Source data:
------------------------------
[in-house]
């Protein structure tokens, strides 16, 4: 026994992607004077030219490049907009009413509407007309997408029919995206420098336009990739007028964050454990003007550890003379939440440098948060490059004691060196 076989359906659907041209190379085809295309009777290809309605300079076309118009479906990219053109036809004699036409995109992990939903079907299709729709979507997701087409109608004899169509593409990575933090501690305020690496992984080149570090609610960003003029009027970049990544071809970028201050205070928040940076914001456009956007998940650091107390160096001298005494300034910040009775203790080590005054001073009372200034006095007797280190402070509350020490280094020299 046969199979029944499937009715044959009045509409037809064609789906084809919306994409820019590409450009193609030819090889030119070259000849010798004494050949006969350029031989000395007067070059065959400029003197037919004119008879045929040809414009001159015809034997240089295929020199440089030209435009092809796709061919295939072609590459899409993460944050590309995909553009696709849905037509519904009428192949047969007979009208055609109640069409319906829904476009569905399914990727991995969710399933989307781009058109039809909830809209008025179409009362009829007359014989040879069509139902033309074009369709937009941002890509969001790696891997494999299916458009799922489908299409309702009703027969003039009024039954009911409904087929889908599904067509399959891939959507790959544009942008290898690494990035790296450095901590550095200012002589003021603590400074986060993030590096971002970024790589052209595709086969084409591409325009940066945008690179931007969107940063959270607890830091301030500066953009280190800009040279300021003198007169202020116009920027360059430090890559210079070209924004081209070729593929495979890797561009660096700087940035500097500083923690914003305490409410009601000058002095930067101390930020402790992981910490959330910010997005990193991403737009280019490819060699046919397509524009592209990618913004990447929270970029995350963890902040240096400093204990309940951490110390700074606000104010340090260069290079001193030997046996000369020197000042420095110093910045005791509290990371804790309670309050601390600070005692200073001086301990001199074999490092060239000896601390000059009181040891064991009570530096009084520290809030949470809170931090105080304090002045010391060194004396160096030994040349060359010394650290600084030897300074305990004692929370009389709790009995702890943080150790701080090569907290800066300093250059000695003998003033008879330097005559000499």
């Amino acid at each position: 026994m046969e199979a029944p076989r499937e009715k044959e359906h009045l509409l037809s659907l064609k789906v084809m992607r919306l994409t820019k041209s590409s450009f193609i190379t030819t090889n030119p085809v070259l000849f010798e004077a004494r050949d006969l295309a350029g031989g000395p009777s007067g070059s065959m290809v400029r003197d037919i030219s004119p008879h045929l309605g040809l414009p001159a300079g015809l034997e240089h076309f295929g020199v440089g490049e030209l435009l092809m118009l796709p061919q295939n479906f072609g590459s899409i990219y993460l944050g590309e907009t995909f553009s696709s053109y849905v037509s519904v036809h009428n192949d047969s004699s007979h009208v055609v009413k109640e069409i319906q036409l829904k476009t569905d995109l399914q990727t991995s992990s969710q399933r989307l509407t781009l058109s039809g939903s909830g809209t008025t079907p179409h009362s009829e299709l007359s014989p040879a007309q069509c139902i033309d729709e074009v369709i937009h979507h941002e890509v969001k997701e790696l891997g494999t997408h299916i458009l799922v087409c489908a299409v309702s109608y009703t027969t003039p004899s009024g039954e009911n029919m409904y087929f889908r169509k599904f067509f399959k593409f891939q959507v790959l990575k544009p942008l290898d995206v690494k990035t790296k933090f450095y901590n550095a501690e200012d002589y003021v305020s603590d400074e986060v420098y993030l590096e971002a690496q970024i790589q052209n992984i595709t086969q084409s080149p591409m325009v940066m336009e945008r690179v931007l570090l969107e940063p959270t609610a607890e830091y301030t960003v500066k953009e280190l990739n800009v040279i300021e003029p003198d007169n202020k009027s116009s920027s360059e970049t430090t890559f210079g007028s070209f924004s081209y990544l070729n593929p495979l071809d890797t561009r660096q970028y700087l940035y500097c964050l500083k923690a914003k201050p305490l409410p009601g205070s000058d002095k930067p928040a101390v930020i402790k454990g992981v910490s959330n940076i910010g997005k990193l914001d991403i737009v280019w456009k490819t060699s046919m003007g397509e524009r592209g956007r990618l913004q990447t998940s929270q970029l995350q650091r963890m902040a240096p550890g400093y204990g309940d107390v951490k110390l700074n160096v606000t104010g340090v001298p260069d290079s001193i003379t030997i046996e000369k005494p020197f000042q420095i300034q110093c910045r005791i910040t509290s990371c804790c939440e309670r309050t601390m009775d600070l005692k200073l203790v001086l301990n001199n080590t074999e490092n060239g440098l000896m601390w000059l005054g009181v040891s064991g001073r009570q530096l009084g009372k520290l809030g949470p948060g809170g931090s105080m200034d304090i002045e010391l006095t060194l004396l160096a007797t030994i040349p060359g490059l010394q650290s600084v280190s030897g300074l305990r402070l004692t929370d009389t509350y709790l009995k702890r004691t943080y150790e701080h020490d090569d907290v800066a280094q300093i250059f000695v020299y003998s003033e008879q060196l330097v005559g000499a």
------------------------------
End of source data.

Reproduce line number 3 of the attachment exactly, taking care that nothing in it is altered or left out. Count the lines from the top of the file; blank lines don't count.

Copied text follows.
């Amino acid at each position: 026994m046969e199979a029944p076989r499937e009715k044959e359906h009045l509409l037809s659907l064609k789906v084809m992607r919306l994409t820019k041209s590409s450009f193609i190379t030819t090889n030119p085809v070259l000849f010798e004077a004494r050949d006969l295309a350029g031989g000395p009777s007067g070059s065959m290809v400029r003197d037919i030219s004119p008879h045929l309605g040809l414009p001159a300079g015809l034997e240089h076309f295929g020199v440089g490049e030209l435009l092809m118009l796709p061919q295939n479906f072609g590459s899409i990219y993460l944050g590309e907009t995909f553009s696709s053109y849905v037509s519904v036809h009428n192949d047969s004699s007979h009208v055609v009413k109640e069409i319906q036409l829904k476009t569905d995109l399914q990727t991995s992990s969710q399933r989307l509407t781009l058109s039809g939903s909830g809209t008025t079907p179409h009362s009829e299709l007359s014989p040879a007309q069509c139902i033309d729709e074009v369709i937009h979507h941002e890509v969001k997701e790696l891997g494999t997408h299916i458009l799922v087409c489908a299409v309702s109608y009703t027969t003039p004899s009024g039954e009911n029919m409904y087929f889908r169509k599904f067509f399959k593409f891939q959507v790959l990575k544009p942008l290898d995206v690494k990035t790296k933090f450095y901590n550095a501690e200012d002589y003021v305020s603590d400074e986060v420098y993030l590096e971002a690496q970024i790589q052209n992984i595709t086969q084409s080149p591409m325009v940066m336009e945008r690179v931007l570090l969107e940063p959270t609610a607890e830091y301030t960003v500066k953009e280190l990739n800009v040279i300021e003029p003198d007169n202020k009027s116009s920027s360059e970049t430090t890559f210079g007028s070209f924004s081209y990544l070729n593929p495979l071809d890797t561009r660096q970028y700087l940035y500097c964050l500083k923690a914003k201050p305490l409410p009601g205070s000058d002095k930067p928040a101390v930020i402790k454990g992981v910490s959330n940076i910010g997005k990193l914001d991403i737009v280019w456009k490819t060699s046919m003007g397509e524009r592209g956007r990618l913004q990447t998940s929270q970029l995350q650091r963890m902040a240096p550890g400093y204990g309940d107390v951490k110390l700074n160096v606000t104010g340090v001298p260069d290079s001193i003379t030997i046996e000369k005494p020197f000042q420095i300034q110093c910045r005791i910040t509290s990371c804790c939440e309670r309050t601390m009775d600070l005692k200073l203790v001086l301990n001199n080590t074999e490092n060239g440098l000896m601390w000059l005054g009181v040891s064991g001073r009570q530096l009084g009372k520290l809030g949470p948060g809170g931090s105080m200034d304090i002045e010391l006095t060194l004396l160096a007797t030994i040349p060359g490059l010394q650290s600084v280190s030897g300074l305990r402070l004692t929370d009389t509350y709790l009995k702890r004691t943080y150790e701080h020490d090569d907290v800066a280094q300093i250059f000695v020299y003998s003033e008879q060196l330097v005559g000499a």